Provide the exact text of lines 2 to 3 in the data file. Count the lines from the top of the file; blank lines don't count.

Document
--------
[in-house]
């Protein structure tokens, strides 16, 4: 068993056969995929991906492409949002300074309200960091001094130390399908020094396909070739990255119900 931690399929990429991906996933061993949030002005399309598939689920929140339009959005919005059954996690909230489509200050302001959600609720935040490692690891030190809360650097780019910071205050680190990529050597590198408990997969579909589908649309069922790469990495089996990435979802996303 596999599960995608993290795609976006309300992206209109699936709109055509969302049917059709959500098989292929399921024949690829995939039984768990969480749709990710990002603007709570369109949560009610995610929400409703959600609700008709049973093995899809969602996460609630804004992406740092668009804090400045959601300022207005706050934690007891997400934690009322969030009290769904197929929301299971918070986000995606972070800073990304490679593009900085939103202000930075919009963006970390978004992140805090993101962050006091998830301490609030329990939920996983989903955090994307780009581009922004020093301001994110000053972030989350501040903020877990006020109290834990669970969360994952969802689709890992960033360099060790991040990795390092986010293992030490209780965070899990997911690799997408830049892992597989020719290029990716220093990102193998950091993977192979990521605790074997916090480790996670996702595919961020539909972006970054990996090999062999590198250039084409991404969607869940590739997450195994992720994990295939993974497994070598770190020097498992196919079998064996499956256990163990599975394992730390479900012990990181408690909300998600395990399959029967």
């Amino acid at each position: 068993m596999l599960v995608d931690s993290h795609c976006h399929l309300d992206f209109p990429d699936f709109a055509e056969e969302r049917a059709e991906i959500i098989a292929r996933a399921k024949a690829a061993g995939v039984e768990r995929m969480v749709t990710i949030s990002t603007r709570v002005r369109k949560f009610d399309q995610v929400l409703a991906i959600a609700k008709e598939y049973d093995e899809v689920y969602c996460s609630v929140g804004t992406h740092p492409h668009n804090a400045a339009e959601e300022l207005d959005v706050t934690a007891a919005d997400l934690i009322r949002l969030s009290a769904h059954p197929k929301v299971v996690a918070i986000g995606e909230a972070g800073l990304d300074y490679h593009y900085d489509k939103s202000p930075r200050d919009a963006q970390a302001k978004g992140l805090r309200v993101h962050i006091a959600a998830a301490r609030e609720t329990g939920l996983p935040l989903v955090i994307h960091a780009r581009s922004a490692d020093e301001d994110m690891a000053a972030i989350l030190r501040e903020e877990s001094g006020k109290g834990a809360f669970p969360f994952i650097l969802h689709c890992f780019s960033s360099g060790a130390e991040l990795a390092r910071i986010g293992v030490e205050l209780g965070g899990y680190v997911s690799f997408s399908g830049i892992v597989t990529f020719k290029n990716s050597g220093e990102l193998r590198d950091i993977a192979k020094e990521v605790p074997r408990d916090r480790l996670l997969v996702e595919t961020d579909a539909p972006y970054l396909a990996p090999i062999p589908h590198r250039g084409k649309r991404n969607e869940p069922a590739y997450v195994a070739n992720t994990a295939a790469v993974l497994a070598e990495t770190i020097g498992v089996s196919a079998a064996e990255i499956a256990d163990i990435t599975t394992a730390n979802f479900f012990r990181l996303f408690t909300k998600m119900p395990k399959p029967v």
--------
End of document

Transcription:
């Protein structure tokens, strides 16, 4: 068993056969995929991906492409949002300074309200960091001094130390399908020094396909070739990255119900 931690399929990429991906996933061993949030002005399309598939689920929140339009959005919005059954996690909230489509200050302001959600609720935040490692690891030190809360650097780019910071205050680190990529050597590198408990997969579909589908649309069922790469990495089996990435979802996303 596999599960995608993290795609976006309300992206209109699936709109055509969302049917059709959500098989292929399921024949690829995939039984768990969480749709990710990002603007709570369109949560009610995610929400409703959600609700008709049973093995899809969602996460609630804004992406740092668009804090400045959601300022207005706050934690007891997400934690009322969030009290769904197929929301299971918070986000995606972070800073990304490679593009900085939103202000930075919009963006970390978004992140805090993101962050006091998830301490609030329990939920996983989903955090994307780009581009922004020093301001994110000053972030989350501040903020877990006020109290834990669970969360994952969802689709890992960033360099060790991040990795390092986010293992030490209780965070899990997911690799997408830049892992597989020719290029990716220093990102193998950091993977192979990521605790074997916090480790996670996702595919961020539909972006970054990996090999062999590198250039084409991404969607869940590739997450195994992720994990295939993974497994070598770190020097498992196919079998064996499956256990163990599975394992730390479900012990990181408690909300998600395990399959029967």
């Amino acid at each position: 068993m596999l599960v995608d931690s993290h795609c976006h399929l309300d992206f209109p990429d699936f709109a055509e056969e969302r049917a059709e991906i959500i098989a292929r996933a399921k024949a690829a061993g995939v039984e768990r995929m969480v749709t990710i949030s990002t603007r709570v002005r369109k949560f009610d399309q995610v929400l409703a991906i959600a609700k008709e598939y049973d093995e899809v689920y969602c996460s609630v929140g804004t992406h740092p492409h668009n804090a400045a339009e959601e300022l207005d959005v706050t934690a007891a919005d997400l934690i009322r949002l969030s009290a769904h059954p197929k929301v299971v996690a918070i986000g995606e909230a972070g800073l990304d300074y490679h593009y900085d489509k939103s202000p930075r200050d919009a963006q970390a302001k978004g992140l805090r309200v993101h962050i006091a959600a998830a301490r609030e609720t329990g939920l996983p935040l989903v955090i994307h960091a780009r581009s922004a490692d020093e301001d994110m690891a000053a972030i989350l030190r501040e903020e877990s001094g006020k109290g834990a809360f669970p969360f994952i650097l969802h689709c890992f780019s960033s360099g060790a130390e991040l990795a390092r910071i986010g293992v030490e205050l209780g965070g899990y680190v997911s690799f997408s399908g830049i892992v597989t990529f020719k290029n990716s050597g220093e990102l193998r590198d950091i993977a192979k020094e990521v605790p074997r408990d916090r480790l996670l997969v996702e595919t961020d579909a539909p972006y970054l396909a990996p090999i062999p589908h590198r250039g084409k649309r991404n969607e869940p069922a590739y997450v195994a070739n992720t994990a295939a790469v993974l497994a070598e990495t770190i020097g498992v089996s196919a079998a064996e990255i499956a256990d163990i990435t599975t394992a730390n979802f479900f012990r990181l996303f408690t909300k998600m119900p395990k399959p029967v």